In my last post, I shared the 10 key selling mistakes which can make sales people appear pushy, but coming across as pushy is not the only mistake that sales people need to avoid.
Since we know that people are more likely to buy from those they like, we can conclude that the success of a sales person rests, in part, on their likability and that means avoiding the kind of behaviours that others might find irritating, or perhaps even rude.
The Customer and Sales Person relationship, as with any other relationship, can start to fall apart when one party becomes irritated, or even angry, with the other. More often than not, it’s the small things that cause these niggles. I’ve outlined below 7, seemingly basic, tips to help you nurture your relationships with your customers.
7 Tips for making the Customer/Sales Person Relationship work
- Go Prepared – Do your homework before you call or visit a prospect or customer. If it’s a first visit, make sure you’ve really done your research and you know as much as you can about the company and your prospect. If you’ve spoken/visited previously, refresh your memory by going over your notes from previous conversations. In so doing, you’re demonstrating to the prospect/customer that you care and are interested in them and their company. Continue this in the meeting by listening and asking questions.
- Be on time – I was talking with a client recently who manages his organisation’s new sales recruits and he told me he had one new starter who he’d discovered was always leaving home at the same time in the morning, regardless of what time, or where, their first appointment was. Of course, this had resulted in this particular sales person constantly arriving late for appointments, something that was not going unnoticed by their customers. Whilst this is an extreme example, good time-keeping is pivotal to the sales person’s success. For example, a busy buyer is unlikely to agree to an appointment with a sales person who consistently shows up 15 minutes late. Of course, sometimes, it can’t be helped, but don’t make a habit of it and, if you are going to be late, make sure let your customer/prospect know.
- Dress to impress – How you dress for a customer appointment will be largely influenced by the industry you work in, the industries you sell into and your own organisation’s culture but, there’s certainly no excuse for turning up to a customer meeting looking scruffy. Like it or not, we all make instant judgements based on first impressions, so how you present yourself will impact the opinion your customer/prospect forms of you.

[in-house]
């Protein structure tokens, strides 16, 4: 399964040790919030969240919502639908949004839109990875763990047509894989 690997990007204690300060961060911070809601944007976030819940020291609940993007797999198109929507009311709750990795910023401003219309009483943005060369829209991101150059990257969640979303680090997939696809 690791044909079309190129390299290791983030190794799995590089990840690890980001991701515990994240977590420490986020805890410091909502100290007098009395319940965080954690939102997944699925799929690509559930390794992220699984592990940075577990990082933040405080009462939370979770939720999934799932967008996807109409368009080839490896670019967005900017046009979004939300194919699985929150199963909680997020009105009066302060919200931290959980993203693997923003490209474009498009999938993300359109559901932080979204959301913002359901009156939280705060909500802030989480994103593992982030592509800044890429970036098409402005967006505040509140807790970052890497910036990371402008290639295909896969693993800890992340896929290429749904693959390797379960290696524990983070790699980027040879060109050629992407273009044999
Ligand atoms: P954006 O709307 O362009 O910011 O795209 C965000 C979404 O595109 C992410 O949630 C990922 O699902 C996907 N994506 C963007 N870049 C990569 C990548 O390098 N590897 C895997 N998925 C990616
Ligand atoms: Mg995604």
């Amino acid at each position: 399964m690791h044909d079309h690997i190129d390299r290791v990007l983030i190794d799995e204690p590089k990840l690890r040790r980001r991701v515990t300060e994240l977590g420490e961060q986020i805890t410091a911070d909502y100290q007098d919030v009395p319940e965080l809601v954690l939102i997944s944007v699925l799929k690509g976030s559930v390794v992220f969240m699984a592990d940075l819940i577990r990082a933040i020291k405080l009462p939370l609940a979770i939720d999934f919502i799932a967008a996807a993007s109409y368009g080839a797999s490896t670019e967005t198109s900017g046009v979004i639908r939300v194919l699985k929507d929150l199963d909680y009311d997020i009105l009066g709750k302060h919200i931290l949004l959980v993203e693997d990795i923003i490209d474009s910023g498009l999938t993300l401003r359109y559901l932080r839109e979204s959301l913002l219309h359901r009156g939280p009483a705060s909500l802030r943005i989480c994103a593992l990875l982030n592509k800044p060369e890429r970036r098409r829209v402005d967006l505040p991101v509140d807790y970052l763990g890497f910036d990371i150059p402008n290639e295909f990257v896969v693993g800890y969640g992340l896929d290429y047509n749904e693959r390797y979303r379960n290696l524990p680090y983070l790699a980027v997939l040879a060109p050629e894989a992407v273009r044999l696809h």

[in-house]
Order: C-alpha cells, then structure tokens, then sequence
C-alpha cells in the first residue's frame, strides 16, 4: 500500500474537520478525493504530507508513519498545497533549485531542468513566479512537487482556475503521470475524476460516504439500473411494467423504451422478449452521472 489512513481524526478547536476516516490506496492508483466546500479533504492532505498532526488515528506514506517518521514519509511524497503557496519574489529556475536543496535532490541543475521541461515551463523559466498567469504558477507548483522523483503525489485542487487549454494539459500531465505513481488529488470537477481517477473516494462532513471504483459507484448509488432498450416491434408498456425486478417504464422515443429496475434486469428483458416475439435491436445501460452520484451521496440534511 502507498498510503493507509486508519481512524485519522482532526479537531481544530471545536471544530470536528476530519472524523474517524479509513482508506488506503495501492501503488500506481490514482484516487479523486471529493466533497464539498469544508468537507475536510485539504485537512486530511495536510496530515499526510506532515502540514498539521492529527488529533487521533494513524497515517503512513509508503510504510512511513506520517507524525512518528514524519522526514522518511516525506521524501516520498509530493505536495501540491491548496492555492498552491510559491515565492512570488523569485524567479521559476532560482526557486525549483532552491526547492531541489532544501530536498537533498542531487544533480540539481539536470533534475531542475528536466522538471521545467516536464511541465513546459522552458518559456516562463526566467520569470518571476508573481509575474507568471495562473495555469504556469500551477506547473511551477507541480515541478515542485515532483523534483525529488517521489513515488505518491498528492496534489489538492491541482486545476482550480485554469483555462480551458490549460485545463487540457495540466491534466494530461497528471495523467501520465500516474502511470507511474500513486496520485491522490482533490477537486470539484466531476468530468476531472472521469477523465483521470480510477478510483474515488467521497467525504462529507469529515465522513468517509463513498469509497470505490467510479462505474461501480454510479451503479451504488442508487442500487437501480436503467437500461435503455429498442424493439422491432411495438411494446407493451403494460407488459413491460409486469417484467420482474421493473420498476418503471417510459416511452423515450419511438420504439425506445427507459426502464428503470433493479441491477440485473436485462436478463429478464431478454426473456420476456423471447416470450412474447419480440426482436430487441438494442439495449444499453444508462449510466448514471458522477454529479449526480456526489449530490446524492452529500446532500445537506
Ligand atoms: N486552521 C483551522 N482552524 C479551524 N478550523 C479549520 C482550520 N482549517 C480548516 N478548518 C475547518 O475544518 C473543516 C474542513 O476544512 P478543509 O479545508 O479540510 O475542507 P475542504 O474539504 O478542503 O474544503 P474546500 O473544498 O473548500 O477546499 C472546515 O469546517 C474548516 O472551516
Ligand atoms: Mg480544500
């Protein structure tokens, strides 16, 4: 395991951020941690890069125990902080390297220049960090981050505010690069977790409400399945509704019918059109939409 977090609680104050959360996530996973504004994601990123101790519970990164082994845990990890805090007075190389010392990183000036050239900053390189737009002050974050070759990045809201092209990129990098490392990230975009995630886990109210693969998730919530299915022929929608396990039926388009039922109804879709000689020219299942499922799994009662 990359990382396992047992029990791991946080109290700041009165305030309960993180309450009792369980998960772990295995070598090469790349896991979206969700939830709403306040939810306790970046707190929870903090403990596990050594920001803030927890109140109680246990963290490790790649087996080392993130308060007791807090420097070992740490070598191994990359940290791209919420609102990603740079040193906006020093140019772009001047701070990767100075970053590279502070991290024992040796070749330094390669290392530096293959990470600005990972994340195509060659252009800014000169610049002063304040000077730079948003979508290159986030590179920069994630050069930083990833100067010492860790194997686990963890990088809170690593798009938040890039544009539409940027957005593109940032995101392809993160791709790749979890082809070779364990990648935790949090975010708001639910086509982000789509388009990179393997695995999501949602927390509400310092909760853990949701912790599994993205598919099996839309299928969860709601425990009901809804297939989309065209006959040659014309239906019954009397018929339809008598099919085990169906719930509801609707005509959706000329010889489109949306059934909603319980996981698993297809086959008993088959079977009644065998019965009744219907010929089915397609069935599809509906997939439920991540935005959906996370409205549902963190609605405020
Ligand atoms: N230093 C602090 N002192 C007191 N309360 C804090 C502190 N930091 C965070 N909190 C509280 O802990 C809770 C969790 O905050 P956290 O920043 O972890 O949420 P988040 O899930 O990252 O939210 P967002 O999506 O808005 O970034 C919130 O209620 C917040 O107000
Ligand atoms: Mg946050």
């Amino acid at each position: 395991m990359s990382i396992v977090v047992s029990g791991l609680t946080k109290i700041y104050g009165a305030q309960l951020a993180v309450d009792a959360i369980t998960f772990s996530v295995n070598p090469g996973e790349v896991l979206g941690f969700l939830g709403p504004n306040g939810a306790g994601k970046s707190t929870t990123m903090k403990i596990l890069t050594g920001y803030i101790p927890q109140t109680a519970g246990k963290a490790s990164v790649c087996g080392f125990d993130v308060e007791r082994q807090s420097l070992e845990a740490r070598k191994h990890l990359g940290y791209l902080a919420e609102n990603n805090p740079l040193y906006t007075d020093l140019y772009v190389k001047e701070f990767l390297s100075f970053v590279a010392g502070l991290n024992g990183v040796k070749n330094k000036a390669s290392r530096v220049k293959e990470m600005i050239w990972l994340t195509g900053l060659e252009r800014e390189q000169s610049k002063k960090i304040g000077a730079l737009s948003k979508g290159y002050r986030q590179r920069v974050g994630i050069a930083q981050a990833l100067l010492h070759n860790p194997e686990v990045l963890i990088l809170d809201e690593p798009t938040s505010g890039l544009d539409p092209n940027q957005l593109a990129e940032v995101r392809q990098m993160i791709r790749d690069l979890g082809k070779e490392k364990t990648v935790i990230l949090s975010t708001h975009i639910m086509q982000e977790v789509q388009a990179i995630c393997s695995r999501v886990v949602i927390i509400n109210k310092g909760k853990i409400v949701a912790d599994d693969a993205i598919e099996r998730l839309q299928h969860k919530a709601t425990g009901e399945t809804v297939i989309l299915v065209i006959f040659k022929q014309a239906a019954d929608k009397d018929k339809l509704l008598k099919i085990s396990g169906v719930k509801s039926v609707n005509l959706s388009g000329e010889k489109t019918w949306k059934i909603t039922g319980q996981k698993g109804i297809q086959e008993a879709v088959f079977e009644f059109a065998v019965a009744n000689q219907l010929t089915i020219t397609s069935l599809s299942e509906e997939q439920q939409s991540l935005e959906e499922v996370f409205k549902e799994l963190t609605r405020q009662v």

- Don’t waste time talking about yourself – Imagine you’re on a first date and your date spends the first 20 minutes telling you all about themselves, without asking you a single question. Not only will this give you the impression they’re not even interested in learning more about you, but you’re unlikely to go on a second date. Leave the spiel about your company ’til the end of the meeting or, even better, leave it out altogether. You can always put that kind of information at the end of a quote, or advise your customer it’s available, should they be interested. Your customer wants to talk about the things that are relevant and of interest to them, not how many employees you have now compared to 20 years ago!
- Don’t check your phone during a meeting – Well this one should be obvious, but we live in a world where people are constantly on their phones and, for many, they do this habitually, without it even crossing their mind as to whether it’s appropriate for that particular time/place. Your customer/prospect deserves your full attention, so give it to them.
- Pay attention to grammar – Pay close attention to your spelling and grammar in written communications. Spelling/grammar mistakes can make an email/quote appear rushed, which sends a message that you didn’t care too much about it and therefore, the customer. Of course, these things come more easily to some than others, but make sure you’re utilising the tools available to help with this and ALWAYS read back through what you’ve written before sending.
- Do what you said you would do, when you said you would – This is critical for building trust and credibility. Ensure you follow up on the commitments you’ve made to your customer/prospect. If you can’t meet the deadline, even when it’s beyond your personal control, just let your customer know in advance. They’re far more likely to be understanding if you’ve kept them informed, rather than rocking up late with a bunch of excuses, (regardless of how justified those excuses are).
Think of your relationships with your customers as being akin to a ‘honeymoon period’, in which you carefully consider everything you do/say and put the needs of your customer before your own. The key to forging lasting relationships is to continue to observe these behaviours as your relationship strengthens, rather than letting them slip. It’s easy to ‘get comfortable’ in a relationship and relax your behaviours, but this can give your customer the impression you’re getting lazy, or don’t care anymore. So, maintain that ‘honeymoon period’ and your relationships should go from strength to strength.